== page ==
Monday 26 November 2012

Going cyclonic on the transit to Turbot Bank

The day commenced with continuation of video tows, a mixture of lines crossing those already carried out within the four main pockmarks and some additional video tows over some smaller pockmarks within the south of the Scanner Pockmark cSAC.  The multibeam bathymetry/ backscatter showed that these smaller pockmarks had some interesting ‘scour pit’ features trailing off their south end. After the last tow was completed we changed gear type to the Day grab to take some final sediment samples from within the four main pockmark features in the site. By the end of the third grab station the swell and wind had really picked up and it was no longer safe to deploy the Day grab from the ship.

A glimpse of the gale force weather

Soon after this, having collected sufficient acoustic and groundtruthing data for the Scanner pockmark cSAC, we began to transit to our third and final site Turbot Bank. As explained in yesterday's post, the decision was made to survey the site of a potential Nature Conservation MPA called Turbot Bank instead of one further north in the Fladen Grounds. This journey was especially eventful, with by far the largest swell we have experienced and with the weather on the beam, the ship was lurching all over the place with people and belongings sliding everywhere. At one point whilst sat in the lounge, people were sliding across the room whilst sat in their chairs!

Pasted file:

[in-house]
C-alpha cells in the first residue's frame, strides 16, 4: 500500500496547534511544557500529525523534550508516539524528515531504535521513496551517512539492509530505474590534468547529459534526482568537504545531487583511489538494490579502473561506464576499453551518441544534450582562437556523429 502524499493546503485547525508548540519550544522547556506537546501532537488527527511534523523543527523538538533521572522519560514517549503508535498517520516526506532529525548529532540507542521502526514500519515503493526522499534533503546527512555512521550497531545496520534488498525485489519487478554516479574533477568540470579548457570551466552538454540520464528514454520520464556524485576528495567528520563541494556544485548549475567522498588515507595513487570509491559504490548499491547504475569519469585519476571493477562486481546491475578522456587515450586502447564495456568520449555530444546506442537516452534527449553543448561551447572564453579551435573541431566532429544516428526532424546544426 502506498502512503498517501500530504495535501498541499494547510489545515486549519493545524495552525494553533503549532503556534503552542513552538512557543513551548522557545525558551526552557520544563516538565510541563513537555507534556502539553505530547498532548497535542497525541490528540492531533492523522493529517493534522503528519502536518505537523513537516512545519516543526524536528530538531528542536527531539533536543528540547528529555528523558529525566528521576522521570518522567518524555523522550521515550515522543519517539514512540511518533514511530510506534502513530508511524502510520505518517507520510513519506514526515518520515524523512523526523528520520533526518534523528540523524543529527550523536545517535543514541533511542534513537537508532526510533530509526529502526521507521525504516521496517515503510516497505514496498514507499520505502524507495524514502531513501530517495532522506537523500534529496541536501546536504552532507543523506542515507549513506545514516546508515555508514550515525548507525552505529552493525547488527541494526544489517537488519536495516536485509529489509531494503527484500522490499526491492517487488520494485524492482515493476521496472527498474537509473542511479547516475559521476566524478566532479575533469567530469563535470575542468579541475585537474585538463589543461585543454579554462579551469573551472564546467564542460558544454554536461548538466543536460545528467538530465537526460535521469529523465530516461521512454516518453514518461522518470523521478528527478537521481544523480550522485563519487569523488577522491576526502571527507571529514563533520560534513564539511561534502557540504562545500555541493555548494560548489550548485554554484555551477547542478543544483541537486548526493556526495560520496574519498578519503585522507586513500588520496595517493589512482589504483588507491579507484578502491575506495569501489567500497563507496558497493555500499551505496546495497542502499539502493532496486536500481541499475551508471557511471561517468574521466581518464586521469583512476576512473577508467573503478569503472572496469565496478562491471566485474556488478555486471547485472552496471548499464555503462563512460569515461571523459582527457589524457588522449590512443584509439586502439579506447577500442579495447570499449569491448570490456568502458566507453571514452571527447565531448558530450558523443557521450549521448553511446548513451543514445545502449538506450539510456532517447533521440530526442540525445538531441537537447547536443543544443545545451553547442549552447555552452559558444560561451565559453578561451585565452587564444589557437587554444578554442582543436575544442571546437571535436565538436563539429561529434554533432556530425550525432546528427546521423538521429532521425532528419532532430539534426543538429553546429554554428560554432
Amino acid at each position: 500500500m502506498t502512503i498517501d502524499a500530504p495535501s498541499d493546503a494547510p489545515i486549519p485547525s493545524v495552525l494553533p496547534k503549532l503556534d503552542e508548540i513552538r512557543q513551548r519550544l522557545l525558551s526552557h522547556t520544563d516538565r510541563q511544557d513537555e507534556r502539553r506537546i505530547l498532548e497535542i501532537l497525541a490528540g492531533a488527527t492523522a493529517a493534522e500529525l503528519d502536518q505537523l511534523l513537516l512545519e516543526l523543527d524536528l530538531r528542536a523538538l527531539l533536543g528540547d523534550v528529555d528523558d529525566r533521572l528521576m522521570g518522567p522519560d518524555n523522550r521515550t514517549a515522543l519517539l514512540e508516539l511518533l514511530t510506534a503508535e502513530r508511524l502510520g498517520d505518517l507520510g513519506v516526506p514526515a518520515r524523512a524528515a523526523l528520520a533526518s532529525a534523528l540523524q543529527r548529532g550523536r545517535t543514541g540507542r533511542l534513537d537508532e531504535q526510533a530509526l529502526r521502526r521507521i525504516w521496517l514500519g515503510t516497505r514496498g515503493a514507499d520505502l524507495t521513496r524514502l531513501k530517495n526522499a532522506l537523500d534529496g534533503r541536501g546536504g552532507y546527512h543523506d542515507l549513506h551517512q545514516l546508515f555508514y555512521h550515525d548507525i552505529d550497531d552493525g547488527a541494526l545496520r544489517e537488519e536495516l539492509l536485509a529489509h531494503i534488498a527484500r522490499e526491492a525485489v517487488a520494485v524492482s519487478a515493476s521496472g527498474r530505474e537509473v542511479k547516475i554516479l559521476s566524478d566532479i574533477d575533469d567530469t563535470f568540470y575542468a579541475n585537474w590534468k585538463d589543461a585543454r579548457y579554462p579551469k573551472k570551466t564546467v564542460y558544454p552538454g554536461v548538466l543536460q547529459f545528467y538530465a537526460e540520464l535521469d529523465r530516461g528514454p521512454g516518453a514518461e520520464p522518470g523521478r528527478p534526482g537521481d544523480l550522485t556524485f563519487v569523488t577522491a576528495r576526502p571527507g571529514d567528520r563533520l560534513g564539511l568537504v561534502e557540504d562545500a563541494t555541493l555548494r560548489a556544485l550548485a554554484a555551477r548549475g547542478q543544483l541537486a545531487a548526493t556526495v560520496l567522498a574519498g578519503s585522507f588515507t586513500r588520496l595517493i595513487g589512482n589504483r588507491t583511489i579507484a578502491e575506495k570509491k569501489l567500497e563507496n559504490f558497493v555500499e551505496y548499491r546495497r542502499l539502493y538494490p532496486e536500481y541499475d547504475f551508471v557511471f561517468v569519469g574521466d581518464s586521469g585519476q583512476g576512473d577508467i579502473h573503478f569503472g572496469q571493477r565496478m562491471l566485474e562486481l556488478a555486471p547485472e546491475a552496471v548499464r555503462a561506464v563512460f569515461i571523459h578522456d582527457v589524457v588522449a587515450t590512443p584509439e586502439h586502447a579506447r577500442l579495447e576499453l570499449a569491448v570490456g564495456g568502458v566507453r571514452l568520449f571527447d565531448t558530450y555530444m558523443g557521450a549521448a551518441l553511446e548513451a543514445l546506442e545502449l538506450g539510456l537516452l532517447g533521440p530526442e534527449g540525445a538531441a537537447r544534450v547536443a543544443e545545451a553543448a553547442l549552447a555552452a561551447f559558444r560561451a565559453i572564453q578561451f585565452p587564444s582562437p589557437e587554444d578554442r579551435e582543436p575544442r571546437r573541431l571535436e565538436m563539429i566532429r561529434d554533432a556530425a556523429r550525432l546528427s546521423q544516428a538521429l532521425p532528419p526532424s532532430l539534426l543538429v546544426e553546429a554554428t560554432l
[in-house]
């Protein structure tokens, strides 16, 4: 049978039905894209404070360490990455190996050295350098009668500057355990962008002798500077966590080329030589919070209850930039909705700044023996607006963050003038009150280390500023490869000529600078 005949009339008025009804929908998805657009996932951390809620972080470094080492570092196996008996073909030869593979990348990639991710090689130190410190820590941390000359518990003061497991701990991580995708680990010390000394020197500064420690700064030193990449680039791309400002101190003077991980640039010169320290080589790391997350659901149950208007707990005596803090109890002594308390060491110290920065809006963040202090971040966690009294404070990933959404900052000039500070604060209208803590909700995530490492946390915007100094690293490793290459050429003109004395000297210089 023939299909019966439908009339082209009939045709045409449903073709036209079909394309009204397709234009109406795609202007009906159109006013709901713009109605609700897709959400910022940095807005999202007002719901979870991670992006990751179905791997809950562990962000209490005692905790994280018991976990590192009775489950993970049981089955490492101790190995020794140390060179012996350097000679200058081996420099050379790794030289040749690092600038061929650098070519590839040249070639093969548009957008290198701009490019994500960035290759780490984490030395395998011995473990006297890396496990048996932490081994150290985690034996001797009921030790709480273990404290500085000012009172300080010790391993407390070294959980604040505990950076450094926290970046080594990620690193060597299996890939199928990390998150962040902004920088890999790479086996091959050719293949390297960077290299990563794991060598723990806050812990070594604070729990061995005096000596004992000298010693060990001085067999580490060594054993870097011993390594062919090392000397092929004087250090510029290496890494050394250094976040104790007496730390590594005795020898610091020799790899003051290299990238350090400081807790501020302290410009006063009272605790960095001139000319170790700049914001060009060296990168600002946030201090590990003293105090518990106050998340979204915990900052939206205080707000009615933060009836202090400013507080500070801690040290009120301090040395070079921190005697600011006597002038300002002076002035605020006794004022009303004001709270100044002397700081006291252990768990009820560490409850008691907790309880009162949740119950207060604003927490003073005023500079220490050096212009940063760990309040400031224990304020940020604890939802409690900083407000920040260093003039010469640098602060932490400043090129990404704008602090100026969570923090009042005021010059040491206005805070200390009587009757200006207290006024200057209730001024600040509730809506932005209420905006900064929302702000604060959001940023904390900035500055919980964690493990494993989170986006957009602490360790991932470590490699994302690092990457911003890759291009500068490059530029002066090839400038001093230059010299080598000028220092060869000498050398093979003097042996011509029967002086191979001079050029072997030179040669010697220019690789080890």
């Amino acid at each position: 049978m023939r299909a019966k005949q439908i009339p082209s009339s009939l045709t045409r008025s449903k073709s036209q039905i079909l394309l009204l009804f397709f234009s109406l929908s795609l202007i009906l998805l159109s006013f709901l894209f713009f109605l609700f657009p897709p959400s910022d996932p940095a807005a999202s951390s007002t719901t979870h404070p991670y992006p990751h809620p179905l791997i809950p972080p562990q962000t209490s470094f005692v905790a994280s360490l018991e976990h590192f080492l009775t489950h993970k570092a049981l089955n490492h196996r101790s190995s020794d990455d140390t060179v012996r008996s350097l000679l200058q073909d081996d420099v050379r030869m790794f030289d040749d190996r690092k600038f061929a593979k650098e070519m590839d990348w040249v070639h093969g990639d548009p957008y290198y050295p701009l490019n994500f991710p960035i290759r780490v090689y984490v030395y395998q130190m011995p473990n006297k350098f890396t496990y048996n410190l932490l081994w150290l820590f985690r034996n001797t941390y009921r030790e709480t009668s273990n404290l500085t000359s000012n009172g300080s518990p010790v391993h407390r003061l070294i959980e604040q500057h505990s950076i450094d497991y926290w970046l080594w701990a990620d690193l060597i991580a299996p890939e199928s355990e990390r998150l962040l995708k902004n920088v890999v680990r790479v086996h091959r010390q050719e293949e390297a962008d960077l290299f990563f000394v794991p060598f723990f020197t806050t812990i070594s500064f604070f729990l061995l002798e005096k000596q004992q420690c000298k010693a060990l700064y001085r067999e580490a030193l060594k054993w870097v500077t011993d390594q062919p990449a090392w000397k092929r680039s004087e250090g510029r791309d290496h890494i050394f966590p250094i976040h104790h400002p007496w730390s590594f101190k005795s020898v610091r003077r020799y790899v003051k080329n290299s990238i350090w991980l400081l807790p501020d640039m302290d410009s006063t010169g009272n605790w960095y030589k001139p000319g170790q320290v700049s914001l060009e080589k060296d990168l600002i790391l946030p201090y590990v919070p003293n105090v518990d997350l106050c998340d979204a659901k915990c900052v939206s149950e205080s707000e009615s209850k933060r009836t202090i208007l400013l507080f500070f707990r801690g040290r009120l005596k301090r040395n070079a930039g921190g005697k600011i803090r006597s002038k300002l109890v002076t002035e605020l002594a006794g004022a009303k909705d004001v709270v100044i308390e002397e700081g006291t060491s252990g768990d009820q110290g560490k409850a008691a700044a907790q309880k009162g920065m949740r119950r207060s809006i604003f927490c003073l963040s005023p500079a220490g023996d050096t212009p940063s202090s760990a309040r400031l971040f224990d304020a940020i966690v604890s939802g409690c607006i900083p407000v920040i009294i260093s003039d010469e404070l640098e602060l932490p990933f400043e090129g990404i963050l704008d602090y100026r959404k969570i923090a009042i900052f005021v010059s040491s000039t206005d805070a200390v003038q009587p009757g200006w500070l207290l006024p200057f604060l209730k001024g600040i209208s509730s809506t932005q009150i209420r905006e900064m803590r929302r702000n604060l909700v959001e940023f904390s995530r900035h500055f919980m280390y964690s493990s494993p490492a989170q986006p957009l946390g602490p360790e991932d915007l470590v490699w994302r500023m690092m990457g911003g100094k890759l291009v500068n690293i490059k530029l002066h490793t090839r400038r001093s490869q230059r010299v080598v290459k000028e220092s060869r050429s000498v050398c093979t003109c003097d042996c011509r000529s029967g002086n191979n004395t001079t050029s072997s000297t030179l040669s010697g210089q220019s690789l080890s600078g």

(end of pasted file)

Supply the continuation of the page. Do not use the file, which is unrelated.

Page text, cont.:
At 2pm the ships general alarm sounded for our weekly emergency muster drill. We all donned our PPE (Personal Protective Equipment) - steel toe-capped boots, wet weather gear and hard hats, to brave the inclement weather to muster up on deck for a safety briefing.

Can you spot the stowaway?

We arrived at Turbot Bank just after dinner, and started running multibeam lines across the bank.  There is existing MCA Civil Hydrography Programme data for the western part of survey area, so we were careful to avoid duplication.  The weather was still too rough to deploy the Hamon grab or camera gear.  The forecast is looking slightly better over the next few days gale warnings at least.